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Scrap-metal recycling grows as economy shrinks

Posted July 10, 2008
Updated July 11, 2008

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— Individual sellers of scrap metal say the rising costs of gas and other commodities have prompted them to look at old toys and appliances – even toasters – as a potential source of income.

"Five years ago, people would throw away their bicycle in the trash," Greg Brown, owner of Raleigh Metal Recycling, said. "Today, you could bring your bicycle here, and we'll give you cash for it. We literally take pots and pans, old fans, a toaster oven."

Individual sellers seem increasingly motivated by tough economic times, Brown said. 

"I watch them at our ATM when it spits out, and they're saying, 'This is going to give me gas for the week,'" he said.

Glenwood Pair said he sold some spare parts for gas and funds for the effort to "try to make it to the next day."

Michael Brooks said selling scrap metal for money gives him an extra cushion in tough times.

"It's just another income," said Brooks, who sold old fencing. "That second income, the way the economy is now, you've got have more than one rabbit in the hat."

The increased business at Raleigh Metal Recycling is likely a symptom of a souring economy, said Mike Walden, an economist with North Carolina State University.

"Many people are strapped for money, and they're looking at things they can sell," Walden said.

For many workers, increases to cost-of-living have outpace the growth of their salaries, the economist said.

"In the first quarter in N.C., average incomes went up 3 percent. Yet inflation is running at 4 percent, so average people are falling behind," Walden said.

The scrap-metal recycling industry is poised to reap the benefits of people searching for extra income. The $65-billion, nationwide industry employees 50,000 people and recycles 150 million tons of scrap materials annually, according to the Institute of Scrap Recycling Industries.

The cost of metals, such as copper and aluminum, has risen, but demand for recycled materials is still strong, because it costs more to drill, mine and process them, Brown said. ISRI says that using recycled materials, instead of virgin ones, also has significant energy savings: at least 74 percent for iron, steel, plastic, copper and aluminum.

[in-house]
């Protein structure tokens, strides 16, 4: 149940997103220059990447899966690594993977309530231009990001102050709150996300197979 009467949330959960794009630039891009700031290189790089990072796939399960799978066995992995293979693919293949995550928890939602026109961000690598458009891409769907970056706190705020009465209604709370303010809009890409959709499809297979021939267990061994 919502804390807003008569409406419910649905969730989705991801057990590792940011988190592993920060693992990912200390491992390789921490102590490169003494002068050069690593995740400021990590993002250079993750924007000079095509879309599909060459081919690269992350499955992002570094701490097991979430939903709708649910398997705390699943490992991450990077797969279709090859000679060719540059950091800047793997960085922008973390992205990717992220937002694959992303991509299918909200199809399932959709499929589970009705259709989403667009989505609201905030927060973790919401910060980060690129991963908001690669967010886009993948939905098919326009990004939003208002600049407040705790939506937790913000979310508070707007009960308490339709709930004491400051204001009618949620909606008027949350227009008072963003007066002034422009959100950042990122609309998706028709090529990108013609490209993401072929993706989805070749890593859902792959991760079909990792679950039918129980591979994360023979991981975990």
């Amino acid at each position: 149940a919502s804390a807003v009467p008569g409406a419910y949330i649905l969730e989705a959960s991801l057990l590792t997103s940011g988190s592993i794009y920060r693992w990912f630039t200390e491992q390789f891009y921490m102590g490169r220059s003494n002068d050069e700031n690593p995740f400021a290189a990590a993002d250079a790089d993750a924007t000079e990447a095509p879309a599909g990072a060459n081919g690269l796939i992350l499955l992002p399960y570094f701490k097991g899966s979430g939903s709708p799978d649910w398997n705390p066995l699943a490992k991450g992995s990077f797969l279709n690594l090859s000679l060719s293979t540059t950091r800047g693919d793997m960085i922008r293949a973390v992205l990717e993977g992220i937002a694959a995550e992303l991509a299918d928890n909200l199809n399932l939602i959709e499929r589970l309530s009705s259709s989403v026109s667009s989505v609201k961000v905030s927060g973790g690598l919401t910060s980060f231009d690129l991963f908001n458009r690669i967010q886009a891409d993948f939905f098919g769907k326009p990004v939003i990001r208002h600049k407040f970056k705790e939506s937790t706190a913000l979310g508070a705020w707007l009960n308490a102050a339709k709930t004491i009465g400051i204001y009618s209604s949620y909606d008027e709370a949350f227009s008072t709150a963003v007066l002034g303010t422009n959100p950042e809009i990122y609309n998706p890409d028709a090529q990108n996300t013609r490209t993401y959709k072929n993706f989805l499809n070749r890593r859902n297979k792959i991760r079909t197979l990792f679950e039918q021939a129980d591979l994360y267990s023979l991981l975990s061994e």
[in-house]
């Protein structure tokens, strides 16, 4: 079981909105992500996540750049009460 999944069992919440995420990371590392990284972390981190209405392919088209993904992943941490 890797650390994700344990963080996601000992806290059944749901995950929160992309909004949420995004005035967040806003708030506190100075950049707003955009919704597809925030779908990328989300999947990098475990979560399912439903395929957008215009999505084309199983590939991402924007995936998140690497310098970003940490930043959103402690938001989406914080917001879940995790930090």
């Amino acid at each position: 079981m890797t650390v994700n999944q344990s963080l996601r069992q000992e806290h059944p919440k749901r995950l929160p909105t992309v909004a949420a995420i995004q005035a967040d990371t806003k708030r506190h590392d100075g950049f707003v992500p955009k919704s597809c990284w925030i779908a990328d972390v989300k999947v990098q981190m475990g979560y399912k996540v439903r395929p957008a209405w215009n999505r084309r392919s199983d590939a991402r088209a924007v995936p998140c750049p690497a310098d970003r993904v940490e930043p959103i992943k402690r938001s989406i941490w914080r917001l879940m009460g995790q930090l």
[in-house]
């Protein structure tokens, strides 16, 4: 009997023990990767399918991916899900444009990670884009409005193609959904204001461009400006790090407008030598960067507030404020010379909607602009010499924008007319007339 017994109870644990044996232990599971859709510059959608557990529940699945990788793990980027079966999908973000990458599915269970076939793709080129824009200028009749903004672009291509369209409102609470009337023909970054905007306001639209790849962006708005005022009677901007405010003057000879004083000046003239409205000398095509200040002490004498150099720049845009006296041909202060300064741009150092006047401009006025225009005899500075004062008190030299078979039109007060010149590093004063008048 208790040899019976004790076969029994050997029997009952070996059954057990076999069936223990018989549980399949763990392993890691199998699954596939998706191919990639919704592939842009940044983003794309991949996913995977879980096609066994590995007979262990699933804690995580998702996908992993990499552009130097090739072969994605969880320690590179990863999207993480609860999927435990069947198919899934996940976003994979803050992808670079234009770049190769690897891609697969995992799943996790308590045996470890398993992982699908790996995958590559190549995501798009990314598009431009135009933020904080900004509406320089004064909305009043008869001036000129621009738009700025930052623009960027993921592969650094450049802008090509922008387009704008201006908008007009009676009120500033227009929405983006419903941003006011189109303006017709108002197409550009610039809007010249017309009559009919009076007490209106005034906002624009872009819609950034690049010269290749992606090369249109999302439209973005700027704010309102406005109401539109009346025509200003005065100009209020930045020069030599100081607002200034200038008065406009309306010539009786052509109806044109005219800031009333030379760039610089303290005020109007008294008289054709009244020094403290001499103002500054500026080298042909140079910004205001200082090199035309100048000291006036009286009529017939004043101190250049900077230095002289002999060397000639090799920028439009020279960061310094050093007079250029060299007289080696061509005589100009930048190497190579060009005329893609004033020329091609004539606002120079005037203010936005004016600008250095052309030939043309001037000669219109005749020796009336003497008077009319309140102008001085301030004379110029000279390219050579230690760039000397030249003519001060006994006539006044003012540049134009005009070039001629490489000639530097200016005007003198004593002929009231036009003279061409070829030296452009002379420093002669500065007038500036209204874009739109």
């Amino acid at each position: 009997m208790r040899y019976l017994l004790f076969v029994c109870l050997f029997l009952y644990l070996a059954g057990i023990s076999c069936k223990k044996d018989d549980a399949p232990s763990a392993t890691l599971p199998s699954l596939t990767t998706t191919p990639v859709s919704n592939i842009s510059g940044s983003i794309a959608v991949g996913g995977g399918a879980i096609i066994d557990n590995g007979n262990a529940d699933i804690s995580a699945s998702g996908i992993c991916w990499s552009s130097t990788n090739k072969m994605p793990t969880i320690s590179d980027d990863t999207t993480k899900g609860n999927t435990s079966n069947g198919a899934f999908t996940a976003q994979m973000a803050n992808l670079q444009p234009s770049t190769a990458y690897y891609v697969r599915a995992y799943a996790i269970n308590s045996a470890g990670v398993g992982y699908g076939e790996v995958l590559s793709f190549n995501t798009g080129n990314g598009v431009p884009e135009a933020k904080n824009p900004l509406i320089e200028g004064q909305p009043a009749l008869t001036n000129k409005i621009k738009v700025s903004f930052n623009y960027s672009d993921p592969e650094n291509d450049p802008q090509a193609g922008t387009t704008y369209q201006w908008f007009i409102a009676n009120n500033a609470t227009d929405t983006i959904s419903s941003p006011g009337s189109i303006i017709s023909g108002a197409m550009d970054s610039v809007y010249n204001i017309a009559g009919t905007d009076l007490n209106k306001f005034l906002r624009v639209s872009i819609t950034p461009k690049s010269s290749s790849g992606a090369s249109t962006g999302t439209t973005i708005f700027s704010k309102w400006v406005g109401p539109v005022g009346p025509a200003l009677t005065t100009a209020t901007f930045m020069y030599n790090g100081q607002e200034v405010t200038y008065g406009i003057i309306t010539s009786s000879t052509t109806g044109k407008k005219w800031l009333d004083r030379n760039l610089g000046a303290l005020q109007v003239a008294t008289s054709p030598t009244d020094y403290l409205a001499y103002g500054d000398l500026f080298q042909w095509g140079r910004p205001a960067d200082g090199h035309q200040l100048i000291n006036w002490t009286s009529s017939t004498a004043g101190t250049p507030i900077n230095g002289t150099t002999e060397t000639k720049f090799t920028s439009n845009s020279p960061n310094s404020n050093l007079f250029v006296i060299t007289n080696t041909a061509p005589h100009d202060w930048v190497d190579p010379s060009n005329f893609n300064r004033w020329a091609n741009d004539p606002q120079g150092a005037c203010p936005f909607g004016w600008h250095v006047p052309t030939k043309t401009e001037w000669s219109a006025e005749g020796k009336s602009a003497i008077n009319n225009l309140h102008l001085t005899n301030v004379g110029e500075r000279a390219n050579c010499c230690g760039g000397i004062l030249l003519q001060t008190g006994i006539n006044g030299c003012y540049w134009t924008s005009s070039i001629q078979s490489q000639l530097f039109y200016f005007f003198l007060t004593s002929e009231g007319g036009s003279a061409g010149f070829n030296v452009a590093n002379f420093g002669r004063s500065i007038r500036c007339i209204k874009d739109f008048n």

Raleigh Metal Recycling has added new employees, expanded its hours and added new lines, Brown said.

Larry Gore found himself in those lines, trading in three batteries.

"This is 15 bucks, $5 a battery," he said. "Every dollar counts, that's right. Every penny helps."

13 Comments

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  • scientistjo Jul 11, 2008

    "You can get $100 for an American Converter (i.e. American Cars) or $35 for a foreign.
    I suggest the criminals start with the vehicles that the Illegal Aliens Drive." -TheAdiral

    Why, do they drive American cars?

  • Student Nurse Jul 11, 2008

    They are chinese made skillets. I refuse to cook on them because of all the lead items being found.

  • TheAdmiral Jul 11, 2008

    "3 cast iron skillets come to mind among other things."

    I will take them for a buck a piece!

  • TheAdmiral Jul 11, 2008

    "Thefts of catalytic converters"

    You can get $100 for an American Converter (i.e. American Cars) or $35 for a foreign.

    I suggest the criminals start with the vehicles that the Illegal Aliens Drive.

  • Student Nurse Jul 11, 2008

    How much do you get? If I cleaned out my garage, I would have several small household items...3 cast iron skillets come to mind among other things. Would it be worth the 32 mile round trip fuel cost?

  • whatelseisnew Jul 11, 2008

    Bendal1 there is no oil there that is why they are not drilling in those areas.

  • blahblahblah Jul 11, 2008

    Where is the metal recycling place located?

  • orange dude Jul 11, 2008

    You may want to take the motor out of your appliances, but they can go to most recyclers as is. Crush your cans flat, obviously, more will fit into a trash bag that way. Also, the guy I go to gives you a couple of bucks for old batteries. I don't know if this will post if I share who I go to, so just look up your nearest recycler in the phone book.

  • ezLikeSundayMorning Jul 11, 2008

    Am I right in figuring that is about 2 cents/can?

    Do you have to strip the metal out of old appliances yourself? I took a range and dishwasher to the landfill a few months ago. Doh!

  • trunkmonkee1971 Jul 11, 2008

    Congress has a 9% approval rating, why would they want to bring an energy bill to the floor?

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